- The television show Torchwood was spun-off of the "new" Doctor Who around the character of Captain Jack Harkness. Though characters like Captain Jack and Martha Jones have crossed over between the two shows, many fandom communities focus on only one show or the other. Torchwood is designed for a more adult audience than the family-friendly Doctor Who.
- The Sarah Jane Adventures is another television spin-off with Sarah Jane Smith—who was a companion of the Third and Fourth Doctors in the 1970s and made guest appearances on New Who—as its main character. It is designed for a younger audience than Doctor Who.
- Big Finish creates a number of audio dramas based upon the Doctor Who franchise. These are fully licensed productions featuring original TV cast members. Up until 2015 the company was restricted to only using characters and concepts up to the Eighth Doctor. In 2015, its licence expanded to include Torchwood and "modern era" Doctors and characters up to the end of the Eleventh Doctor. A 2013 "mini-episode", "The Night of the Doctor", established that at least the stories featuring the Eighth Doctor were considered part of the TV canon.
- Class is another spinoff shown on BBC3, a BBC web TV service. It's set at Coal Hill Academy (formerly Coal Hill School), which has appeared in episodes of Doctor Who since the show's beginnings in 1963. It's aimed at a young adult audience.
"The first British fanzine appeared in 1975. This was TARDIS. It comprised twelve photocopied pages and cost a meagre 5 pence. The second issue of TARDIS appeared three months later. The page count had now risen to twenty pages for 8 pence... The second issue of TARDIS was the first to include a letters page and thus what can be described as the first real communication between fans."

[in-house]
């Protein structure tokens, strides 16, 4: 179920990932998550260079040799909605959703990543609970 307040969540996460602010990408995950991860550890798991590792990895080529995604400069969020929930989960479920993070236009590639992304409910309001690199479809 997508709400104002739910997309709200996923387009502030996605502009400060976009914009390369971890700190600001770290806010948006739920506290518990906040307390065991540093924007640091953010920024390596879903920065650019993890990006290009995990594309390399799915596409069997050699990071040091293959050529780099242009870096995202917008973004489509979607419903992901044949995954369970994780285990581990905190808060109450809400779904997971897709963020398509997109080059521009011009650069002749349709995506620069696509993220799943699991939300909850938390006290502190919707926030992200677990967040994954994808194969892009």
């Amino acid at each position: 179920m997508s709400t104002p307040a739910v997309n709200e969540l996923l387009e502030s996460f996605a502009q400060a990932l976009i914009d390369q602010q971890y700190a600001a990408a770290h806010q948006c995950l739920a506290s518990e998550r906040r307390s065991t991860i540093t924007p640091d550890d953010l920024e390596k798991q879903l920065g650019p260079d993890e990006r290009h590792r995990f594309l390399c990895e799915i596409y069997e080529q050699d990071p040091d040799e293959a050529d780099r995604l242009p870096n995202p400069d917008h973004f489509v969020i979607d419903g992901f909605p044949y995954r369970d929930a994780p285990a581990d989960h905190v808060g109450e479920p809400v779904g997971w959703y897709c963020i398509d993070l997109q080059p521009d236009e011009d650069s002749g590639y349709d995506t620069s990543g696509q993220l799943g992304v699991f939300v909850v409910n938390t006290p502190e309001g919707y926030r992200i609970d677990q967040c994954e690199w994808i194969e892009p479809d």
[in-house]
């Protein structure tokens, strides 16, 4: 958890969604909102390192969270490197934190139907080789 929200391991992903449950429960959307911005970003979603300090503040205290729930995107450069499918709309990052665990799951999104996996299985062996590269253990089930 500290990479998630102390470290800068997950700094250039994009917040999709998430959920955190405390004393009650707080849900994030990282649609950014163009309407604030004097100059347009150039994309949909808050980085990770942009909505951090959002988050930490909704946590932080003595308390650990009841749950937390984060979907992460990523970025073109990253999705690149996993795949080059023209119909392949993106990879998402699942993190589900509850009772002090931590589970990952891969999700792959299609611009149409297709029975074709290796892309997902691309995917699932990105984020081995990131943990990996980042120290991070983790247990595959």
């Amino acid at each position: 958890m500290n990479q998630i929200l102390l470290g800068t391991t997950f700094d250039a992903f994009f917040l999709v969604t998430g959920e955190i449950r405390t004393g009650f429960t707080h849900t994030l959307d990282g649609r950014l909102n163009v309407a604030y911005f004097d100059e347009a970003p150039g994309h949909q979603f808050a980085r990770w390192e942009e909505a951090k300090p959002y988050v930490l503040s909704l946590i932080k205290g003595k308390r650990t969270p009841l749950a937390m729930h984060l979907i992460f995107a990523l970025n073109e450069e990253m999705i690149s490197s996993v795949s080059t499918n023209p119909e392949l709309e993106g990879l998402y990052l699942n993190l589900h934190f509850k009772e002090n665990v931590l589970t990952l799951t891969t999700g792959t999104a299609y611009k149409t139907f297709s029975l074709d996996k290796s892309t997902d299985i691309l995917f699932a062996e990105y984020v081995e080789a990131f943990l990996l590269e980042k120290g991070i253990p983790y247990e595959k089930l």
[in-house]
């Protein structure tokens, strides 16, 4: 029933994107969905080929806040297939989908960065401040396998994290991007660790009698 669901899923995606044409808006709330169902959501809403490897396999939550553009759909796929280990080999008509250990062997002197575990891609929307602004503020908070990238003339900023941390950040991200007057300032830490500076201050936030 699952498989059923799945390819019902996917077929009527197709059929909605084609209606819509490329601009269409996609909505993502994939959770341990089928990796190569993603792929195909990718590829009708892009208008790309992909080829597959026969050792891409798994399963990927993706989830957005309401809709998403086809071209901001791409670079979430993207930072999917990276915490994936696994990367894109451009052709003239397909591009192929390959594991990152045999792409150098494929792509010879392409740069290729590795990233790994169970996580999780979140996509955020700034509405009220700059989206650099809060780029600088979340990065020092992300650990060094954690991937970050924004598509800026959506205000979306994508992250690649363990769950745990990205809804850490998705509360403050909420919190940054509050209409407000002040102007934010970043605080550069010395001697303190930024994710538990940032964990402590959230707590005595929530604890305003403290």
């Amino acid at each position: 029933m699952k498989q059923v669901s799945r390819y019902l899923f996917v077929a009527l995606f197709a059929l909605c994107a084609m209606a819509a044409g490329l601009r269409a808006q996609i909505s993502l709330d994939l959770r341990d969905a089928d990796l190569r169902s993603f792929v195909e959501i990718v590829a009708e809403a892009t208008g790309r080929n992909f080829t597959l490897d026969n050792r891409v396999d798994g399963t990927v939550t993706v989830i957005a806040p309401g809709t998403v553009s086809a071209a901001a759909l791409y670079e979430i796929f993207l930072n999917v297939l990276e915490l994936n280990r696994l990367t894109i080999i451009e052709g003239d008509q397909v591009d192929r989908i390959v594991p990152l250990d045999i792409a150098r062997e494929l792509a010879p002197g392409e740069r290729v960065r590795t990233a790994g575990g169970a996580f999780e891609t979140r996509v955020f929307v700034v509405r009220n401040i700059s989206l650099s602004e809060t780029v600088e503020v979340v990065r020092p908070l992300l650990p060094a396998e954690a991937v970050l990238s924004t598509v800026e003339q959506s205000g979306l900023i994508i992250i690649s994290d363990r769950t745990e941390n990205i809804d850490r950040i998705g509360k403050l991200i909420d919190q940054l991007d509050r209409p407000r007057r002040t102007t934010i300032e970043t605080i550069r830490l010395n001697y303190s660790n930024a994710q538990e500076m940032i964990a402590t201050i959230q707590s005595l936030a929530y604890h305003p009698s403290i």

- Doctor Who: The New Doctors by osmosis8
- Laughing Landing by aimeekitty
- Doctor Who Christmas Carol by danidraws
- Doctor Who by kevinwada
- Doctor Who by Gigei
Below are conventions that are/were either centered around Doctor Who or often have/had significant Doctor Who related guests.
- Gallifrey One, Los Angeles, US, February
- Destiny, Northampton, UK
- Whovention, Sydney, AU
- PanoptiCon, Manchester, UK
- Panopticon West, US
- Cult TV Convention Liverpool, UK, October
- Dimensions, Stockton on Tees, UK, November
- Ascension, Cardiff, UK, November
- United Fan Con, Massachusetts, US, November
- Chicago T.A.R.D.I.S., Chicago, US, November
- Sci-Fi Sea Cruise, various dates and departure locations
- The Doctor Who Festival, London, UK. Official BBC-sponsored event
The Fourth Doctor, played by Tom Baker, wore a signature long, multi-coloured scarf in many episodes. The Doctor Who Scarf shows photos of the various versions of the scarf used in the series and includes knitting instructions for several versions. Other patterns exist for knitting the scarf as well. In 1976, a promotional version of the scarf was commercially produced and sold to fans.
For a scarf origin story, see Faces of Time #1.In 1984, a fan promoted her small fan club and saw scarves in her future: